About Me

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Delray Beach, FL, Westport, MA, United States
Undergraduate degree, Colby College; MA in teaching, Columbia Teacher's College; former high school English teacher in three states; former owner of interior design co. with advanced degree from R.I. School of Design. Published first book in 2009 titled, MINOR LEAGUE MOM: A MOTHER'S JOURNEY THROUGH THE RED SOX FARM TEAMS. Her humorous manuscript titled ELDERLY PARENTS WITH ALL THEIR MARBLES: A SURVIVAL GUIDE FOR THE KIDS was published in June, 2014. In 2015 A SURVIVAL GUIDE won a gold medal in the self-help category at the Florida Authors & Publishers Association conference. See website By CLICKING HERE.

Monday, February 22, 2016

The Joy of Flying

The temperature was forty degrees.  The boarding passes we'd printed at our son's read "Terminal A."  We stood at the back of the line on the curb at the Philadelphia Airport the Monday after Christmas.  All our gifts were in two suitcases for $50.

The gray-haired American Airlines employee at the curb had to be sixty.  With care he checked the couple's i.d.'s at the front of the line, punched in their baggage tags, stood waiting for them to print, received their tip with a double "Thank you," and with a groan shoved their bags to the top of the mound on the luggage cart. With the wind picking up, Charley sent me to investigate the line inside the terminal while he stayed with our bags.  The line inside still snaked around eight stanchions.

The American attendant repeated his ritual ten times.  We had moved up to second.  That's when he said, "Be right back."  He began to press his weight against the pyramid on the cart.  The cart inched forward a foot.  The man waiting at the head of the line jumped to help.  The cart began to roll through the automatic doors into the terminal.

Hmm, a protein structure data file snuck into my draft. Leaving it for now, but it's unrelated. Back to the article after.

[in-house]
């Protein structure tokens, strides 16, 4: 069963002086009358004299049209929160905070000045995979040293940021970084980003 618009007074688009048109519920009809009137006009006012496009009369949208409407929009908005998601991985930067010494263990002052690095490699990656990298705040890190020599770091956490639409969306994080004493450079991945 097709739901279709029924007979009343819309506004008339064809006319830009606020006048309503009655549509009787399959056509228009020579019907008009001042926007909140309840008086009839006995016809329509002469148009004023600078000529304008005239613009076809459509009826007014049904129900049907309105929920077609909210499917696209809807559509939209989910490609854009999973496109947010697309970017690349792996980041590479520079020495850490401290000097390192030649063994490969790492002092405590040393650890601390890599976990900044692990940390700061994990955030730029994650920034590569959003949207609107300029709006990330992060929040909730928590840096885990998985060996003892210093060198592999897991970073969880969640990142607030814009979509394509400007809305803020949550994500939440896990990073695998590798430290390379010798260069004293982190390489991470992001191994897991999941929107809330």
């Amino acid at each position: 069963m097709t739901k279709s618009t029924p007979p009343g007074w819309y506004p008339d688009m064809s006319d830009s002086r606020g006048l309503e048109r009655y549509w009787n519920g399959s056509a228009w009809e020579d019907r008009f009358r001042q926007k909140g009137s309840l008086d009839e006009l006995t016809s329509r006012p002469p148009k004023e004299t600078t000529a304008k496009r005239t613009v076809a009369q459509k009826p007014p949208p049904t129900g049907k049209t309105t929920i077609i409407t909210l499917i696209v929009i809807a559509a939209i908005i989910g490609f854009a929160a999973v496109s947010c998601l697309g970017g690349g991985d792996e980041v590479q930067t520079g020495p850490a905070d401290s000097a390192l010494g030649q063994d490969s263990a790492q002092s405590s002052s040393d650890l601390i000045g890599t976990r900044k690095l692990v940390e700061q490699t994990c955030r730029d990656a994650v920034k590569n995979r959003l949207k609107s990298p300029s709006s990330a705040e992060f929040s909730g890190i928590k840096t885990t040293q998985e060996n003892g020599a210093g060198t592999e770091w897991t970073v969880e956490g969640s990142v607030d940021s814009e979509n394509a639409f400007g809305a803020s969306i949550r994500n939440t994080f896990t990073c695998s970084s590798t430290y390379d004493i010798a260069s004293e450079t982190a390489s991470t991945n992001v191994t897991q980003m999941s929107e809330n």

After ten minutes the attendant returned to continue his tagging and after another five minutes, our bags sat on the cart, ready for flight.  "I'm sorry, but you're at the wrong terminal," the attendant said, looking at our boarding passes.

"But they say 'Terminal A'," I said, pointing to the boarding passes.

"They do, but since the merger with U.S. Air, the Florida flights are going out of Terminal C.  All three terminals are American now."

"What's the fastest way over there?" Charley said.

"Wait right at that corner there for a bus."

Ten minutes later we got off the bus at Terminal C. My toes tingled from lack of circulation, since I hadn't expected to stand in a line in 40-degree temperatures for forty-five minutes and had packed my boots in the suitcase I'd just checked.

Upstairs in Terminal C we checked the "Departures" board.  At least we were in the right place. "Where's the TSA Pre-check line?" Charley asked an American employee at the end of the security line.

"Back in Terminal B," he said.

About five years ago we paid $100 each and been interviewed for Global Entry on our passports so we could go through a screening machine re-entering the country.  The first time we tried it, Charley's fingerprints didn't read because his fingers had no oil.  We were detained in a side room for almost an hour with drug dealers and illegal immigrants.  We no longer used the Global Entry machines.

We paid $85 each for TSA Pre-check and had more interviews so we wouldn't have to wait in a long security line or remove our shoes or belts or jackets or baggies with 3 ounces of liquid or computers from cases.  The little red check mark with "TSA" was printed on our boarding passes.

By the time we walked back to Terminal B for pre-check, we could have passed through the long security line in Terminal C and been relaxed at our gate with a book and a coffee.  We stayed where we were.

As did our suitcases, which followed us back to Florida twenty-four hours later. I guess the curb attendant hadn't gotten anyone to help him push his cart inside.